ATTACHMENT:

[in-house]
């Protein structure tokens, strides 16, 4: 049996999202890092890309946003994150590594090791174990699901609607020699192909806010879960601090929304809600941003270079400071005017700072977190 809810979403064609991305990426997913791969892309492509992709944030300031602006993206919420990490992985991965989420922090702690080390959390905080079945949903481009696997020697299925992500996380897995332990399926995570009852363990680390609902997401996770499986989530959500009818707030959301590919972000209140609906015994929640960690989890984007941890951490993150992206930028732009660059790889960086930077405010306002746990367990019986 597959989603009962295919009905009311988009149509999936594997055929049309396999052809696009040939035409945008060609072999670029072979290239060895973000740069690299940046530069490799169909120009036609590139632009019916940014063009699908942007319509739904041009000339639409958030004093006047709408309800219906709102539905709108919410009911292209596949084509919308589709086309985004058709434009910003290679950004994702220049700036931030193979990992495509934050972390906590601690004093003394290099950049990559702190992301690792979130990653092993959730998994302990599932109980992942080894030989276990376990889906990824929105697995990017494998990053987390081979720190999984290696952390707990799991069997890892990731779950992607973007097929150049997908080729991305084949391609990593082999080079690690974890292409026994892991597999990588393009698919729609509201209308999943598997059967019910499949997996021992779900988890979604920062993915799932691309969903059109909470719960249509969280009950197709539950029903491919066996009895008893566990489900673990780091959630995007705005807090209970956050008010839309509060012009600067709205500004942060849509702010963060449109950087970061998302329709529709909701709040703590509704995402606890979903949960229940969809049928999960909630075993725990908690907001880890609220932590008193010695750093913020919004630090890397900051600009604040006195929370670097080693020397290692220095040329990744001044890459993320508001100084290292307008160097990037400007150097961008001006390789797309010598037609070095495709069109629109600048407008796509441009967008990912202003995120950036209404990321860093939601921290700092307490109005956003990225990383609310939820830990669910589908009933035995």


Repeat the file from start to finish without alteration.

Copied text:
[in-house]
């Protein structure tokens, strides 16, 4: 049996999202890092890309946003994150590594090791174990699901609607020699192909806010879960601090929304809600941003270079400071005017700072977190 809810979403064609991305990426997913791969892309492509992709944030300031602006993206919420990490992985991965989420922090702690080390959390905080079945949903481009696997020697299925992500996380897995332990399926995570009852363990680390609902997401996770499986989530959500009818707030959301590919972000209140609906015994929640960690989890984007941890951490993150992206930028732009660059790889960086930077405010306002746990367990019986 597959989603009962295919009905009311988009149509999936594997055929049309396999052809696009040939035409945008060609072999670029072979290239060895973000740069690299940046530069490799169909120009036609590139632009019916940014063009699908942007319509739904041009000339639409958030004093006047709408309800219906709102539905709108919410009911292209596949084509919308589709086309985004058709434009910003290679950004994702220049700036931030193979990992495509934050972390906590601690004093003394290099950049990559702190992301690792979130990653092993959730998994302990599932109980992942080894030989276990376990889906990824929105697995990017494998990053987390081979720190999984290696952390707990799991069997890892990731779950992607973007097929150049997908080729991305084949391609990593082999080079690690974890292409026994892991597999990588393009698919729609509201209308999943598997059967019910499949997996021992779900988890979604920062993915799932691309969903059109909470719960249509969280009950197709539950029903491919066996009895008893566990489900673990780091959630995007705005807090209970956050008010839309509060012009600067709205500004942060849509702010963060449109950087970061998302329709529709909701709040703590509704995402606890979903949960229940969809049928999960909630075993725990908690907001880890609220932590008193010695750093913020919004630090890397900051600009604040006195929370670097080693020397290692220095040329990744001044890459993320508001100084290292307008160097990037400007150097961008001006390789797309010598037609070095495709069109629109600048407008796509441009967008990912202003995120950036209404990321860093939601921290700092307490109005956003990225990383609310939820830990669910589908009933035995």